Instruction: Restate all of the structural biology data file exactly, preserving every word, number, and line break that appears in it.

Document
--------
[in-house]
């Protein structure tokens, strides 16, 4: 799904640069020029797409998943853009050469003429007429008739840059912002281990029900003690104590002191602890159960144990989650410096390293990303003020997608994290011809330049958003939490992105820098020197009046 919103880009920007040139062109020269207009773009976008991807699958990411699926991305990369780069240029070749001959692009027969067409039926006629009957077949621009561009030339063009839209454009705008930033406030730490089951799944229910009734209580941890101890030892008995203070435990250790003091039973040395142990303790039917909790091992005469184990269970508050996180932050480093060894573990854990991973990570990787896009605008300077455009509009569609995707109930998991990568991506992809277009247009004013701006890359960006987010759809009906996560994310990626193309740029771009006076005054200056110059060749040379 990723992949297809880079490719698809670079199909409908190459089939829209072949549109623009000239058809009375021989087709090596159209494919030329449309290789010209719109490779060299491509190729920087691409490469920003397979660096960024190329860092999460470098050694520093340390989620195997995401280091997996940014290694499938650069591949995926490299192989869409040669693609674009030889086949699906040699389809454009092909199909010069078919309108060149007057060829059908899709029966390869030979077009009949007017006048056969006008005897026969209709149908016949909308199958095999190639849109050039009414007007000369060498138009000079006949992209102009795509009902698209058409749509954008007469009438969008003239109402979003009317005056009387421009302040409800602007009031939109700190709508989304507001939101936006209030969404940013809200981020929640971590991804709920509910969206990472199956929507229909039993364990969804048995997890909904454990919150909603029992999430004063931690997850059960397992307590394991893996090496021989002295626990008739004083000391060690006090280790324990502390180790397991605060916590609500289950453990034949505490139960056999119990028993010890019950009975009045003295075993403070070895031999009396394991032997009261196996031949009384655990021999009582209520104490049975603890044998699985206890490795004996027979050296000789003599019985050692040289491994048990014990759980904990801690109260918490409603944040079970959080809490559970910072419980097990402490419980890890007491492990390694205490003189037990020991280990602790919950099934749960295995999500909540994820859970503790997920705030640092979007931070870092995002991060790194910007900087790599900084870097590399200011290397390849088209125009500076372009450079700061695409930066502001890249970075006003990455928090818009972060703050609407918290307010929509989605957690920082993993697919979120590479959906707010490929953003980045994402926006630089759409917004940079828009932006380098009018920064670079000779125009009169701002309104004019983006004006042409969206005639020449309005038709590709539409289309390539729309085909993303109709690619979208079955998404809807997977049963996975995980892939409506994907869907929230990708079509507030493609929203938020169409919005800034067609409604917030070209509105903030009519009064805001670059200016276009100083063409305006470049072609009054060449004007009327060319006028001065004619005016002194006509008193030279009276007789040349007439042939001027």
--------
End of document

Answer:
[in-house]
């Protein structure tokens, strides 16, 4: 799904640069020029797409998943853009050469003429007429008739840059912002281990029900003690104590002191602890159960144990989650410096390293990303003020997608994290011809330049958003939490992105820098020197009046 919103880009920007040139062109020269207009773009976008991807699958990411699926991305990369780069240029070749001959692009027969067409039926006629009957077949621009561009030339063009839209454009705008930033406030730490089951799944229910009734209580941890101890030892008995203070435990250790003091039973040395142990303790039917909790091992005469184990269970508050996180932050480093060894573990854990991973990570990787896009605008300077455009509009569609995707109930998991990568991506992809277009247009004013701006890359960006987010759809009906996560994310990626193309740029771009006076005054200056110059060749040379 990723992949297809880079490719698809670079199909409908190459089939829209072949549109623009000239058809009375021989087709090596159209494919030329449309290789010209719109490779060299491509190729920087691409490469920003397979660096960024190329860092999460470098050694520093340390989620195997995401280091997996940014290694499938650069591949995926490299192989869409040669693609674009030889086949699906040699389809454009092909199909010069078919309108060149007057060829059908899709029966390869030979077009009949007017006048056969006008005897026969209709149908016949909308199958095999190639849109050039009414007007000369060498138009000079006949992209102009795509009902698209058409749509954008007469009438969008003239109402979003009317005056009387421009302040409800602007009031939109700190709508989304507001939101936006209030969404940013809200981020929640971590991804709920509910969206990472199956929507229909039993364990969804048995997890909904454990919150909603029992999430004063931690997850059960397992307590394991893996090496021989002295626990008739004083000391060690006090280790324990502390180790397991605060916590609500289950453990034949505490139960056999119990028993010890019950009975009045003295075993403070070895031999009396394991032997009261196996031949009384655990021999009582209520104490049975603890044998699985206890490795004996027979050296000789003599019985050692040289491994048990014990759980904990801690109260918490409603944040079970959080809490559970910072419980097990402490419980890890007491492990390694205490003189037990020991280990602790919950099934749960295995999500909540994820859970503790997920705030640092979007931070870092995002991060790194910007900087790599900084870097590399200011290397390849088209125009500076372009450079700061695409930066502001890249970075006003990455928090818009972060703050609407918290307010929509989605957690920082993993697919979120590479959906707010490929953003980045994402926006630089759409917004940079828009932006380098009018920064670079000779125009009169701002309104004019983006004006042409969206005639020449309005038709590709539409289309390539729309085909993303109709690619979208079955998404809807997977049963996975995980892939409506994907869907929230990708079509507030493609929203938020169409919005800034067609409604917030070209509105903030009519009064805001670059200016276009100083063409305006470049072609009054060449004007009327060319006028001065004619005016002194006509008193030279009276007789040349007439042939001027």